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National Association of Higher Education Systems Expands Systemness Agenda at Annual Convening

April 4, 2024

Washington, D.C. – Leaders across higher education, philanthropy, business, and government will convene today at the National Association of Higher Education Systems’ (NASH) Superconvening in Washington, D.C. Attendees will participate in a series of sessions with thought leaders around groundbreaking initiatives poised to reshape the landscape of postsecondary education in America. 

Throughout the conference, titled “Systemness at Scale,” NASH will share pivotal programs aimed at advancing prosperity for the nation. By fostering collaboration, innovation, and scalability within and across higher education systems through its Seed, Test, and Scale approach to implementing interventions, NASH’s member systems will make a real difference for students.


Notable speakers at the event include:

  • James Kvaal, U.S. Under Secretary of Education
  • Kate Shaw, Pennsylvania Deputy Secretary and Commissioner of Postsecondary and Higher Education
  • John B. King, Chancellor of The State University of New York and Former U.S. Secretary of Education
  • Kristen Fox, CEO of the Business-Higher Education Forum
  • Michael Collins, Vice President of Jobs for the Future
  • Doug Lederman, Co-Founder of Inside Higher Education

“At NASH, we firmly believe that systemness isn’t just a concept but a paradigm shift that holds the key to unlocking the full potential of higher education,” said Dr. Jason E. Lane, President and Chief Systemness Officer of NASH. “It’s about recognizing that together, we are greater than the sum of our parts. That is why at the heart of this convening – and NASH’s mission – is the commitment to leveraging systemness to seed, test, and scale interventions that address the critical challenges facing colleges and universities today. We’re proud to convene leaders to cultivate collaborations that support students, campuses, and communities alike.”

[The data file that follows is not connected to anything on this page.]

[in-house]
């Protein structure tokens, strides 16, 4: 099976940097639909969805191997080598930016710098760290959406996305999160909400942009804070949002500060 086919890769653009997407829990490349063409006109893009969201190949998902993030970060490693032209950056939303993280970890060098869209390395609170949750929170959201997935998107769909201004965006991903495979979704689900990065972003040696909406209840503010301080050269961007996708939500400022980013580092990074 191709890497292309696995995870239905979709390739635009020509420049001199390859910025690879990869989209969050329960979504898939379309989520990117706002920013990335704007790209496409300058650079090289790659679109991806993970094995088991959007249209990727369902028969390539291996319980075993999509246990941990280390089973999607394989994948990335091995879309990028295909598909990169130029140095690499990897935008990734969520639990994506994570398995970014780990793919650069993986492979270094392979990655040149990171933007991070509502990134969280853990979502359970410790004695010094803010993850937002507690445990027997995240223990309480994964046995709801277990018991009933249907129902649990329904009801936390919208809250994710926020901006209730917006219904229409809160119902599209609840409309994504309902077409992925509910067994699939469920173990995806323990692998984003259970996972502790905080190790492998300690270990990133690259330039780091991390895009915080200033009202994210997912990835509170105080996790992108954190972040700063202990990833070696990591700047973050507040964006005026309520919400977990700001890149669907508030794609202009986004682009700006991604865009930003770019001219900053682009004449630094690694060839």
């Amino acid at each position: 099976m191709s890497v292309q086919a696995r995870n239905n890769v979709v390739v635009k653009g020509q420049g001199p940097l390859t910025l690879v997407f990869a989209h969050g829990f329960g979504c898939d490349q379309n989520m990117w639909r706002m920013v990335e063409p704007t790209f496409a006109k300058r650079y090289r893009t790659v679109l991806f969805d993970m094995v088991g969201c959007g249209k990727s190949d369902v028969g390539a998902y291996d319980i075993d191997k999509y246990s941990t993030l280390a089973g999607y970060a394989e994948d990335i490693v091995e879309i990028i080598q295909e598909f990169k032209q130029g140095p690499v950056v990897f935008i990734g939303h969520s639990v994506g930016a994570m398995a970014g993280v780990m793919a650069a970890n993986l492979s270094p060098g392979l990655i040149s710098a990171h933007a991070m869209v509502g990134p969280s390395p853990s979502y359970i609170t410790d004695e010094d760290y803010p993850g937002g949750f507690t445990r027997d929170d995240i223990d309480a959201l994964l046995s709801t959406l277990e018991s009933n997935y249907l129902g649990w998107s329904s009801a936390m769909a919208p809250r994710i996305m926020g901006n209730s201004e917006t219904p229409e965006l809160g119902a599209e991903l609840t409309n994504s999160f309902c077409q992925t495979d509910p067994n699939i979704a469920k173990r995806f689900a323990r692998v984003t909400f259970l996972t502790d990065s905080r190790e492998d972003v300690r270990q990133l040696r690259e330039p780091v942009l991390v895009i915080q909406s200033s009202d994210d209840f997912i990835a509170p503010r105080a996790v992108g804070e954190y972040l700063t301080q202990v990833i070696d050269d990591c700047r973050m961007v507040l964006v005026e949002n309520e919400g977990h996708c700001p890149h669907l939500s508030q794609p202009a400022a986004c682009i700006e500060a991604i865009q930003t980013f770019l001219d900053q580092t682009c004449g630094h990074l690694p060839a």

Conference sessions addressed challenges and opportunities unique to system-level leaders. These included panels focused on:

  • courageous leadership through systemness (featuring leaders from the Kentucky Council on Postsecondary Education and The State University of New York);
  • the advantages of utilizing system-level data to improve outcomes (featuring leaders from Minnesota State Colleges and Universities and the Louisiana Board of Regents);
  • the unique ability of systems to nimbly address emerging issues, including responding to the world’s refugee crisis with education and career training opportunities (featuring leaders from Colorado State University System, Rhode Island Office of Postsecondary Commissioner, and the University System of Maryland); 
  • how system-to-system and cross-sector collaborations can lead to tangible solutions and shift the narrative around postsecondary education (featuring leaders from the University of Illinois System and the University of Tennessee System); and
  • the critical role systems have in shaping the future of states and their economic prosperity (featuring leaders from Texas State University System). 

“Sharing and celebrating the innovative work that can only be done by systems has been truly remarkable, and why my colleagues and I have fully embraced the concept of systemness” said Brian McCall, Chancellor of the Texas State University System and Chair of the NASH Board of Directors. “This convening demonstrates the Power of Systems and what we can achieve when we work together. The initiatives undertaken by NASH are integral to advancing higher education nationwide and demonstrate the true value that systems can provide in the reimagining of American academia.”

In addition to learning and sharing best practices, NASH and its member systems were pleased to announce several new initiatives within its Seed, Test, and Scale program framework.



NASH announced two new Catalyst Fund requests for proposals launching this spring. The first Catalyst Fund targets P-20 partnerships and aims to lift up examples of systemness that advance educational opportunity and excellence through collaborations that span the educational continuum. NASH has $200,000 in available funding to support P-20 partnerships and anticipates making most awards at the $10,000 level. The second Catalyst Fund will focus on course sharing within systems, with funding to be awarded to systems at various levels ranging from $5,000 to $50,000.